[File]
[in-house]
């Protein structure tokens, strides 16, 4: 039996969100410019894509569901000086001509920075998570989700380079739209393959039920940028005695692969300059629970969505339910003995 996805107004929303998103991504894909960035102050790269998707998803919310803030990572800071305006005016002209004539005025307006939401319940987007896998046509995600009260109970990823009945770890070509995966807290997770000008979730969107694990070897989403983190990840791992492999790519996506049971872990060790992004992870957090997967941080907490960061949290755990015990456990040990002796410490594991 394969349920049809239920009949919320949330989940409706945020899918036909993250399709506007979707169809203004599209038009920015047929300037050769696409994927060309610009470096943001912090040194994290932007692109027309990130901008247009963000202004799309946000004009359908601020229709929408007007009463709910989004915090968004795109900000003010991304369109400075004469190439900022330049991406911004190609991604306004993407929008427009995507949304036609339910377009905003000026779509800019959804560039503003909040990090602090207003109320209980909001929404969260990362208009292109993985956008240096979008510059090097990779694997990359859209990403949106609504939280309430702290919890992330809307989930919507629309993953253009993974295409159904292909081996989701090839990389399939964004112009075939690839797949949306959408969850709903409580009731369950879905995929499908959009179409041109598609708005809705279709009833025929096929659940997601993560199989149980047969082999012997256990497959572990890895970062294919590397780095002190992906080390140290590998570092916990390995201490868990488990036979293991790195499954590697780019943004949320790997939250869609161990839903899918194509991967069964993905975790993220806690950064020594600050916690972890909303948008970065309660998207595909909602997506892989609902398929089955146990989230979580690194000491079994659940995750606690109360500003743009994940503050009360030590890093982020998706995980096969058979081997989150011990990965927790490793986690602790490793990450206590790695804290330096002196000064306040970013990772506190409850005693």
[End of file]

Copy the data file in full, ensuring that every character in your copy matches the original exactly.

[in-house]
């Protein structure tokens, strides 16, 4: 039996969100410019894509569901000086001509920075998570989700380079739209393959039920940028005695692969300059629970969505339910003995 996805107004929303998103991504894909960035102050790269998707998803919310803030990572800071305006005016002209004539005025307006939401319940987007896998046509995600009260109970990823009945770890070509995966807290997770000008979730969107694990070897989403983190990840791992492999790519996506049971872990060790992004992870957090997967941080907490960061949290755990015990456990040990002796410490594991 394969349920049809239920009949919320949330989940409706945020899918036909993250399709506007979707169809203004599209038009920015047929300037050769696409994927060309610009470096943001912090040194994290932007692109027309990130901008247009963000202004799309946000004009359908601020229709929408007007009463709910989004915090968004795109900000003010991304369109400075004469190439900022330049991406911004190609991604306004993407929008427009995507949304036609339910377009905003000026779509800019959804560039503003909040990090602090207003109320209980909001929404969260990362208009292109993985956008240096979008510059090097990779694997990359859209990403949106609504939280309430702290919890992330809307989930919507629309993953253009993974295409159904292909081996989701090839990389399939964004112009075939690839797949949306959408969850709903409580009731369950879905995929499908959009179409041109598609708005809705279709009833025929096929659940997601993560199989149980047969082999012997256990497959572990890895970062294919590397780095002190992906080390140290590998570092916990390995201490868990488990036979293991790195499954590697780019943004949320790997939250869609161990839903899918194509991967069964993905975790993220806690950064020594600050916690972890909303948008970065309660998207595909909602997506892989609902398929089955146990989230979580690194000491079994659940995750606690109360500003743009994940503050009360030590890093982020998706995980096969058979081997989150011990990965927790490793986690602790490793990450206590790695804290330096002196000064306040970013990772506190409850005693």